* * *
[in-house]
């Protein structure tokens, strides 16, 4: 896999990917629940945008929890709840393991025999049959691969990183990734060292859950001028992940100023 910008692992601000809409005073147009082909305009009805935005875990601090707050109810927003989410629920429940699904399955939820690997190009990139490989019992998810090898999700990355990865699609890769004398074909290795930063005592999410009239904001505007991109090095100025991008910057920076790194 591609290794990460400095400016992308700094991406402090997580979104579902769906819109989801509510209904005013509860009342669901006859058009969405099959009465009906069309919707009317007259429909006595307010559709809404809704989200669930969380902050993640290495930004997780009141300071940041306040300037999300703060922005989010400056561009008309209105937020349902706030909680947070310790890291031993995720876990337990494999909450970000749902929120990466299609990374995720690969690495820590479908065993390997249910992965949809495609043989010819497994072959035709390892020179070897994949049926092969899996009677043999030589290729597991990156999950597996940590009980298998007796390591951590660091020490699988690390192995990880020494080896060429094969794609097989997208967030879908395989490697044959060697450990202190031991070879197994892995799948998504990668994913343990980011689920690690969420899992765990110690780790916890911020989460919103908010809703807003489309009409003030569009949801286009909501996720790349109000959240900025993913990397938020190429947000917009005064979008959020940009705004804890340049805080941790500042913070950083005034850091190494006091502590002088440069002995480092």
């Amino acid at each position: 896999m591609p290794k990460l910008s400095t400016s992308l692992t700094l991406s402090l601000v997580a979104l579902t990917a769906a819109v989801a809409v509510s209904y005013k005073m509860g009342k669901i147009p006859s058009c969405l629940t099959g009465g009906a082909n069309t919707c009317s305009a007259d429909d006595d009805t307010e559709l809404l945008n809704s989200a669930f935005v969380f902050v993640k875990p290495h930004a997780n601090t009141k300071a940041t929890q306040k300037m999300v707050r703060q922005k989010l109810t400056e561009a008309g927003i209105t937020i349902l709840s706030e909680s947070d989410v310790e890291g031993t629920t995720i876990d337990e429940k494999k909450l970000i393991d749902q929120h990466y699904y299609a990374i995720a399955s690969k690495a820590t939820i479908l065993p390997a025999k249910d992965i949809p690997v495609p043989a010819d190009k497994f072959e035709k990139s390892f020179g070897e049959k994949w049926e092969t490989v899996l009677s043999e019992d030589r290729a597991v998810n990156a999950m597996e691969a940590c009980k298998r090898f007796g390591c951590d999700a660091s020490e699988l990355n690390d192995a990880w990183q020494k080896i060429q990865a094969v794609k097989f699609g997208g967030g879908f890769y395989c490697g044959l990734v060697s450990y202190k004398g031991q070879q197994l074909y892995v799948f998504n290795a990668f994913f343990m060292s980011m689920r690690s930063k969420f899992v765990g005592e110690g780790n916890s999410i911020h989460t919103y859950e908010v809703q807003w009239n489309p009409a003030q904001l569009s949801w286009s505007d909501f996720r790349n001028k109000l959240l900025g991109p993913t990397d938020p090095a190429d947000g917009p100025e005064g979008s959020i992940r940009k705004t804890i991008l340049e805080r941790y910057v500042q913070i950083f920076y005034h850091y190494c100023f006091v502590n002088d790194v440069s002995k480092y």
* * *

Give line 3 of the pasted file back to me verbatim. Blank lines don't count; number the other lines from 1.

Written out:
């Amino acid at each position: 896999m591609p290794k990460l910008s400095t400016s992308l692992t700094l991406s402090l601000v997580a979104l579902t990917a769906a819109v989801a809409v509510s209904y005013k005073m509860g009342k669901i147009p006859s058009c969405l629940t099959g009465g009906a082909n069309t919707c009317s305009a007259d429909d006595d009805t307010e559709l809404l945008n809704s989200a669930f935005v969380f902050v993640k875990p290495h930004a997780n601090t009141k300071a940041t929890q306040k300037m999300v707050r703060q922005k989010l109810t400056e561009a008309g927003i209105t937020i349902l709840s706030e909680s947070d989410v310790e890291g031993t629920t995720i876990d337990e429940k494999k909450l970000i393991d749902q929120h990466y699904y299609a990374i995720a399955s690969k690495a820590t939820i479908l065993p390997a025999k249910d992965i949809p690997v495609p043989a010819d190009k497994f072959e035709k990139s390892f020179g070897e049959k994949w049926e092969t490989v899996l009677s043999e019992d030589r290729a597991v998810n990156a999950m597996e691969a940590c009980k298998r090898f007796g390591c951590d999700a660091s020490e699988l990355n690390d192995a990880w990183q020494k080896i060429q990865a094969v794609k097989f699609g997208g967030g879908f890769y395989c490697g044959l990734v060697s450990y202190k004398g031991q070879q197994l074909y892995v799948f998504n290795a990668f994913f343990m060292s980011m689920r690690s930063k969420f899992v765990g005592e110690g780790n916890s999410i911020h989460t919103y859950e908010v809703q807003w009239n489309p009409a003030q904001l569009s949801w286009s505007d909501f996720r790349n001028k109000l959240l900025g991109p993913t990397d938020p090095a190429d947000g917009p100025e005064g979008s959020i992940r940009k705004t804890i991008l340049e805080r941790y910057v500042q913070i950083f920076y005034h850091y190494c100023f006091v502590n002088d790194v440069s002995k480092y």